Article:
Chevron Corp. is considering using solar energy to produce the steam needed to coax heavy crude from an oilfield straddling Saudi Arabia and Kuwait, since standard oil recovery had pulled up only about 5 percent of the oil, leaving most of it underground.
Thanks to years of TV, movies and self-promotion, the oil and the solar power industries are world's apart in the public imagination. Swaggering cowboy-boot-wearing Texas oilmen are from Mars and Birkestocked
solar developers are from Venus. A massive carbon footprint versus a more sensitive, delicate tread upon the earth's surface. But in the case of Chevron's potential project, the two industries may not be so distant after all.
For Chevron, a leader in heavy oil production, the world's growing appetite for energy renders "either-ors" temporarily problematic, and enhanced oil recovery is a new niche where the rival technologies can work together. Picture Dallas's J.R. Ewing
played by Jeff Bridges, with a dazed, loopy grin and wearing a Hawaiian shirt, armadillo-skin boots pedaling the metal on a Tesla Roadster. The Dude
apotheosis of American energy.
Test facility in California
Up until now, Chevron has typically used natural gas-powered generators to produce steam, which sends a liquid or gas (in Chevron's case, steam) into an oil reservoir, lowering the oil's viscosity, and allowing more oil to be pumped. Chevron has done this for more than 30 years at Duri, Indonesia and 50 years at Kern River, CA, as this video explains:
For Saudi Arabia and Kuwait, natural gas is either too expensive or nonexistent. So, as far as Chevron is concerned, solar is a smart use of renewable energy. But before taking the technology over seas, they launched a solar-enhanced-oil-recovery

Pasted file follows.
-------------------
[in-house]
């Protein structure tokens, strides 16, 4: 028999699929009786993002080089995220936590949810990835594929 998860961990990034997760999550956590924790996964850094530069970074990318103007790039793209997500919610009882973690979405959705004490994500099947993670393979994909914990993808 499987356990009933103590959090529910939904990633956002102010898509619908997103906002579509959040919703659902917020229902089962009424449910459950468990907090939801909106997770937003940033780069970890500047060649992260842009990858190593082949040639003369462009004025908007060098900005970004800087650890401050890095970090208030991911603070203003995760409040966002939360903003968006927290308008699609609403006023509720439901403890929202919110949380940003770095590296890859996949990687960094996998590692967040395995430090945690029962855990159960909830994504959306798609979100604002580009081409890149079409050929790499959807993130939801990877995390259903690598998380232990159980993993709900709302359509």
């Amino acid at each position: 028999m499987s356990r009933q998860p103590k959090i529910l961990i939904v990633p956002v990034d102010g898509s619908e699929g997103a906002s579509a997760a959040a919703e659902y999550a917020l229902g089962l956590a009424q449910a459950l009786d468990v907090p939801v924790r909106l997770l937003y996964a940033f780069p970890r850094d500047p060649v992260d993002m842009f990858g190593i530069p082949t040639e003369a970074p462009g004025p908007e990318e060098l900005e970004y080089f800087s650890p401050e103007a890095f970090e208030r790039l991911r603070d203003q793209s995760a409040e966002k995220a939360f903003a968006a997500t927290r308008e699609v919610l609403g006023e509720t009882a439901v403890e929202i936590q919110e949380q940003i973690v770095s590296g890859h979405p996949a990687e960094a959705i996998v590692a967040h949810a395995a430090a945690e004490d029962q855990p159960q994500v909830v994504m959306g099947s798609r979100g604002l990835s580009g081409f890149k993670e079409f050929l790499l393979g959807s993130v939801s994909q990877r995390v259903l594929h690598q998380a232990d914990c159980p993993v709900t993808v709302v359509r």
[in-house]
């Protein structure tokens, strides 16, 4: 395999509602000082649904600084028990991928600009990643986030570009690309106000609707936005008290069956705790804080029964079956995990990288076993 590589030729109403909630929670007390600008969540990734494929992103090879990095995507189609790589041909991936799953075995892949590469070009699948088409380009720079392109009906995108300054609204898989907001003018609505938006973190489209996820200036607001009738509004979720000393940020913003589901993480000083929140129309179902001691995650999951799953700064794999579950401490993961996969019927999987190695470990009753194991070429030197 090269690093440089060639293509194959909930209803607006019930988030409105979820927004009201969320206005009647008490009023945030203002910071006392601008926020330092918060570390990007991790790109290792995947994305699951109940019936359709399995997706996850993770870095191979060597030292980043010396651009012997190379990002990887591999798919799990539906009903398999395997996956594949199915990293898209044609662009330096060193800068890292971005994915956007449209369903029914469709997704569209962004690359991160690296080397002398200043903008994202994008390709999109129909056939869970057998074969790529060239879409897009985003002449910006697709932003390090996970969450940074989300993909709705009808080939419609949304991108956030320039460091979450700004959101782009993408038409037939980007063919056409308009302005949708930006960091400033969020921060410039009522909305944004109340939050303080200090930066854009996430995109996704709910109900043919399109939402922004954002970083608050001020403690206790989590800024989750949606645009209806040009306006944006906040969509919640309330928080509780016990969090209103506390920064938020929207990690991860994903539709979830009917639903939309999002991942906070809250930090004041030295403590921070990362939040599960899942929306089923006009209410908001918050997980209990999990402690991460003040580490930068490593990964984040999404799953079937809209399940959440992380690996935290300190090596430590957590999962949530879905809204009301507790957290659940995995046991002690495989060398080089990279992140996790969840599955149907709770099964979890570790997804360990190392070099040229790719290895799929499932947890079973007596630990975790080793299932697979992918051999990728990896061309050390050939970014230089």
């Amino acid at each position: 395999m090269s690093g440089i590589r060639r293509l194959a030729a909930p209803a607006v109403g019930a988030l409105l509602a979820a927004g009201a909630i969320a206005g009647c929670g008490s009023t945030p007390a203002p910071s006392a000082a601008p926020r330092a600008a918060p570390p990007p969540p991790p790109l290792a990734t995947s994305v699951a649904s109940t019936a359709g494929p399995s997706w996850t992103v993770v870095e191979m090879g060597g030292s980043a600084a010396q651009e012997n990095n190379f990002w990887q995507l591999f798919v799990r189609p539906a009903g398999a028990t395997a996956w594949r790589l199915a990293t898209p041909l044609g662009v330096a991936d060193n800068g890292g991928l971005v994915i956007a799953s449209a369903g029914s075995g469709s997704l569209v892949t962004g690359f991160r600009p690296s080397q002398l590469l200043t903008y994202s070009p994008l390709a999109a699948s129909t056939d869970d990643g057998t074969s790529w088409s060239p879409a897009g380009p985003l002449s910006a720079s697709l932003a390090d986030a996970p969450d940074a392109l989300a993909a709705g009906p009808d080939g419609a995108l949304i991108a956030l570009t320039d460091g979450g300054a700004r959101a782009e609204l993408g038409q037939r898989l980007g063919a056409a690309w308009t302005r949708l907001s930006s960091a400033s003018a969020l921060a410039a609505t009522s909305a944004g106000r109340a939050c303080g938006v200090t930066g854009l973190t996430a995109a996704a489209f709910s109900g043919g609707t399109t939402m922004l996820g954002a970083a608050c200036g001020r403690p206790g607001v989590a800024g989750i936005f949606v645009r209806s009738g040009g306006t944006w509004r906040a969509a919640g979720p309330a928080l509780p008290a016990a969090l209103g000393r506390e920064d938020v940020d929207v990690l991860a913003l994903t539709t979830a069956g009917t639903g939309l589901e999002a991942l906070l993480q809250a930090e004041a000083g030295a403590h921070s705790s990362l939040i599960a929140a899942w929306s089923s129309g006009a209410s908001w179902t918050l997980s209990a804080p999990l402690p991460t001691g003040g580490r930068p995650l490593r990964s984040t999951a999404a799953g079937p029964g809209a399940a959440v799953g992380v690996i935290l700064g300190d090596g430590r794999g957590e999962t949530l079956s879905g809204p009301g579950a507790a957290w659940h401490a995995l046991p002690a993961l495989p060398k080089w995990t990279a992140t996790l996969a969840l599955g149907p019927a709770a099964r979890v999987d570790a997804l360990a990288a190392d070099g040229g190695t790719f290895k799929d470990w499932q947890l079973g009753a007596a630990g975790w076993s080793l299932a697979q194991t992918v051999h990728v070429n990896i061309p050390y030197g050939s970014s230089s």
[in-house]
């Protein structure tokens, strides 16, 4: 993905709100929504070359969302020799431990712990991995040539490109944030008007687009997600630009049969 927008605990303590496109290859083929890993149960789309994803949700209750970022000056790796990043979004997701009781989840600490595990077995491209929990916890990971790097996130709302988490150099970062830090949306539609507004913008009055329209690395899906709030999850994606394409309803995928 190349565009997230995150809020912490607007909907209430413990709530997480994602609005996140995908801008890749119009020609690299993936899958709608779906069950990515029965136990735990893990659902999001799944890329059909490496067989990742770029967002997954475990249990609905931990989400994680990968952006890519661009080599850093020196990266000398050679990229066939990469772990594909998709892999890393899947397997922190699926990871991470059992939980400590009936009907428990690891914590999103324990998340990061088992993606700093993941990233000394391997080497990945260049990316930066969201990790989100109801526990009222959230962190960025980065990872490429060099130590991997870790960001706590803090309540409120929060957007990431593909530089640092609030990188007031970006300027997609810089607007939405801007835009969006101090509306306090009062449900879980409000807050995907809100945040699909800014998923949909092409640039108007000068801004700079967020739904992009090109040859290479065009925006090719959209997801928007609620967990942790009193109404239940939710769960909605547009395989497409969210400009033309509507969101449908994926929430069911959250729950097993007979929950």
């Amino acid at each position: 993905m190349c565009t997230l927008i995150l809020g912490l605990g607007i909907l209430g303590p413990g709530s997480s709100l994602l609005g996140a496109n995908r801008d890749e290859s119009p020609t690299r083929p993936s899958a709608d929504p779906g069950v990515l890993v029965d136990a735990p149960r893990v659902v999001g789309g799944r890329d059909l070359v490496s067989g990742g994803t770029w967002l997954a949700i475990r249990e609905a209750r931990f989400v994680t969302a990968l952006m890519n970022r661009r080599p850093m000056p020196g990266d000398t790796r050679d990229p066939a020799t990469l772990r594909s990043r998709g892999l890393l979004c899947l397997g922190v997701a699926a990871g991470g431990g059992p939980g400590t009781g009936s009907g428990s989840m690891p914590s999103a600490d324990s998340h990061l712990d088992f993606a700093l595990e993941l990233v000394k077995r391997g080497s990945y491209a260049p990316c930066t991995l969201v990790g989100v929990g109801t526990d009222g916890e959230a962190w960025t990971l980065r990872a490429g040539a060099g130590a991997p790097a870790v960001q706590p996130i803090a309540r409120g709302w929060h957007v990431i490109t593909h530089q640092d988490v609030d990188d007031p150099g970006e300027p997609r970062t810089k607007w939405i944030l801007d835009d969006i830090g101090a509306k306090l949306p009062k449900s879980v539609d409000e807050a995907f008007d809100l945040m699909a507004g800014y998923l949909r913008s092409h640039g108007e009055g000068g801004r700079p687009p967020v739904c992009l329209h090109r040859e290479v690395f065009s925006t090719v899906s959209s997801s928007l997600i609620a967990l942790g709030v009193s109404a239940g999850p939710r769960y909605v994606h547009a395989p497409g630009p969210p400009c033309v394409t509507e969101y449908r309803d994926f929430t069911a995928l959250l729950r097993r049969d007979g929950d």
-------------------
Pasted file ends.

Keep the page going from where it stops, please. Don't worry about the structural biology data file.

demonstration in Coalinga, CA, which like many of the world's oil fields, had suffered a long decline. Peak production occurred in 1912 – and 100 years on, with all the easy oil gone, you have to use energy to extract what’s left. This is why Chevron originally developed their solar solution, which, until natural gas prices crashed this year, was an economical alternative in the US. This video explains Chevron's new solar process:
Developed with BrightSource Energy
, a concentrated solar energy (CSP) pioneer, the joint project in Coalinga is relatively small-scale. The site sits on 100 acres and uses 3,822 heliostat focused on a boiler sitting on top of a 327-foot-tall solar tower. Even at this scale, Chevron has judged the demonstration a success and transferable to the larger Saudi project.
Trying to boost production by 600,000 barrels a day
In Saudi Arabia and Kuwait, solar power would be used in conjunction with burning natural gas for the
so-called steam-flood development at the Wafra field in the Neutral Zone. Chevron wants to free up much-needed natural gas, where Kuwait buys the fuel in liquid form at high international prices and Saudi Arabia burns crude in its power stations because they don’t have sufficient local supply of gas to generate electricity.
Chevron is trying to boost production from the Wafra field by as much as 600,000 barrels a day. Once the new method for injecting steam is applied on a large scale, the Wafra field will become the world’s largest project for oil recovery with steam injection.
Every barrel of oil would need about 5 barrels of steam, according to Yasser Dib, regional vice president at BrightSource Energy
. The reservoir holds an estimated 9 billion barrels of net oil in place. Just another 1 percent recovery from this reservoir alone would add more than 100 million barrels to Wafra's reserves.
Images: Solar tower, BrightSource; oil recovery facility, Chevron